+ Unless they’re congregating under the washing machine, the refrigerator, or one of the hellmob crates, in which case I don’t want to know.

=== Where he had lost the car in the multi-storey car park . . .

After

 

 

I can’t get my head around the widow thing. I’m what? Peter’s what? No, no, no, it’s a bad dream.  It’s a shit-sucking multi-tentacled toxic-spiked nightmare.  At heart level I know he’s gone gone gone gongegonegonegone gone:  it’s why I don’t seem to be inhabiting my body, I look at my hands on the keyboard or picking up the chopsticks to seize some broccoli* and think, what?  What are you? Whose are you?  I’m pelting down the pavement*** after the hellhounds and thinking, whose legs are these, that still work so well?  If Peter can’t hurtle any more, why was I left behind?

Intellectually I’m still arguing about the gone gone gone. My body knows.  I can hardly type because my fingers may still bend and strike but they’re crying too, and crying ruins your aim.  I’ve broken three dishes in about ten days—one of them a favourite, and it’s out of print, whatever you call it for china, and I can’t replace it.  I don’t break dishes.  That’s Peter’s job.

Every day I get out of bed and am surprised that I can. And then wonder why I’m bothering.  Well, I have to.  I have to let the hellmob out.†

The truth is that Peter hasn’t hurtled in years. He still used to come with us sometimes on the shorter afternoon hurtles when the hellhounds were young and frelling inexhaustible†† but his long long tramps over (muddy†††) Hampshire countryside had stopped by the time we moved into town.  Being walking distance of the shops, Peter said, was his idea of growing old gracefully.  And he did keep walking to the shops, even if he got a little slower, and a little slower, and eventually he was walking with a stick.  But he was still moving along. . . .

And then the first stroke, two years ago.

The last two years have been sodding bloody puking awful. Even though I can only afford to admit it now.  Now that it’s all over.‡  I don’t know how common this is, but I’ve always been someone who when things are bad, helplessly bad, and the only thing to do is endure, I shut down, and get on with it as best I can.  Admitting the unbearable is unbearable does not help.  So I don’t.  Didn’t.  I joined the Street Pastors and the Samaritans partly because God told me to‡‡ but partly because I could do fuck-all for Peter, and maybe I could have a dab at slapping a plaster on someone else’s mortal wounds.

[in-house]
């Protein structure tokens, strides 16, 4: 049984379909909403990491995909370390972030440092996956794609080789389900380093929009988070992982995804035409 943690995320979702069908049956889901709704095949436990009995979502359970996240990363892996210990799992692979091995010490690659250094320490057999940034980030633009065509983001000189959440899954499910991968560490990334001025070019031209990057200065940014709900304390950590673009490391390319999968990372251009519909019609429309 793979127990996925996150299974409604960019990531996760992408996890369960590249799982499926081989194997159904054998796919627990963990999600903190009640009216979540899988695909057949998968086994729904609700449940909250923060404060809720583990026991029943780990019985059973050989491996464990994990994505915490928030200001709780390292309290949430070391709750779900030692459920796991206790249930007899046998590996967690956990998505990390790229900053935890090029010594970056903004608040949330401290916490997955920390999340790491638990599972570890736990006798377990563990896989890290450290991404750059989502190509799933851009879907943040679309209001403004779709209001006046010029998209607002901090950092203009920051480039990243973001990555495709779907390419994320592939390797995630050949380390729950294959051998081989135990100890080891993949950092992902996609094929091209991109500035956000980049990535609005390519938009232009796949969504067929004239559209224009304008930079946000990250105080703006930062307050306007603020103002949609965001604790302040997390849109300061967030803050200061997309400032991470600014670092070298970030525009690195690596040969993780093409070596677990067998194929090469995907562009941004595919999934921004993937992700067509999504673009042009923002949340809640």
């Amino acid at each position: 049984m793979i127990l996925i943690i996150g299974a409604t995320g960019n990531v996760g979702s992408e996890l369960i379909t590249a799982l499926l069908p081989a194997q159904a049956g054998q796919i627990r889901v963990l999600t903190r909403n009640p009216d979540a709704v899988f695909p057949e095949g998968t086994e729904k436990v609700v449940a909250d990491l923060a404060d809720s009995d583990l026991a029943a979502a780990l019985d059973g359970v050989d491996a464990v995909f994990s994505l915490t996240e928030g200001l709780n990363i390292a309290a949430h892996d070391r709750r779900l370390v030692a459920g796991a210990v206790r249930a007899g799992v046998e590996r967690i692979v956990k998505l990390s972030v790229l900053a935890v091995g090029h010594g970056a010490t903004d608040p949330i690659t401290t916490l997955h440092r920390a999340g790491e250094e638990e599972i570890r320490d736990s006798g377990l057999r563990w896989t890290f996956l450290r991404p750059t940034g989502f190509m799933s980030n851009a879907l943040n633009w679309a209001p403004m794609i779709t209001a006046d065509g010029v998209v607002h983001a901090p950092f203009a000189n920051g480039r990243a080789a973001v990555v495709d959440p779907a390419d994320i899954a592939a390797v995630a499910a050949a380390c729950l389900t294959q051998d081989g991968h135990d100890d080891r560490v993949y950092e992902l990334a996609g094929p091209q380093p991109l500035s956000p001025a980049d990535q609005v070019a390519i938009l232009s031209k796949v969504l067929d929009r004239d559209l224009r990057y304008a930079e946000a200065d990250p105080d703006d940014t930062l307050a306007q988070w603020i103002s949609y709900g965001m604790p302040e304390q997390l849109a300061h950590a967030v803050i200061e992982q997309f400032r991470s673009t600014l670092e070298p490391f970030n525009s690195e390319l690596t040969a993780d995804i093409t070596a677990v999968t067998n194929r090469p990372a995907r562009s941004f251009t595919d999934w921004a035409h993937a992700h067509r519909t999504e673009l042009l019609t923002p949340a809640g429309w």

And? I pretty well haven’t written a publishable word since Peter’s first stroke. It took a few months to catch up with me—that I essentially wasn’t coping—but the proof is pretty stark.  And I’d better start writing soon or retrain as a grocery store shelf re-stocker.

Life sucks and then you die. Or your beloved husband does, after being yanked around by fate and the devil for a couple of years.

I have various friends keeping a sharp eye on me. I rang frelling handbells this afternoon because doubly-frelling Niall is triply-frelling relentless.‡‡‡  Half a dozen of my St Margaret’s friends came to the memorial service and mobbed me after the talking part and before the champagne to discuss how and when I was going to start coming to church again, since I haven’t for . . . about four months.  Since the 7th of September.  I want to start coming, I said, but I can’t face all those people asking me how I am. We’ll come fetch you! they said, more or less in chorus.  And we won’t leave your side for a moment! So there was discussion of tactical defence manoeuvres . . . and one of them, whom we will call Rosamund§, is going to drive to New Arcadia and pick me up, and about four of the others are going to GUARD THE BACK ROW against our arrival.  I’m going to bring my knitting!§§  I may not do anything but crouch in the back, cry, and knit! I said.  That’s fine, they all chorused—including Buck, whose sermon I will be knitting through.

Whatever. Okay.  I guess.  Sigh.  And you all are probably going to tell me I still have to finish PEGASUS.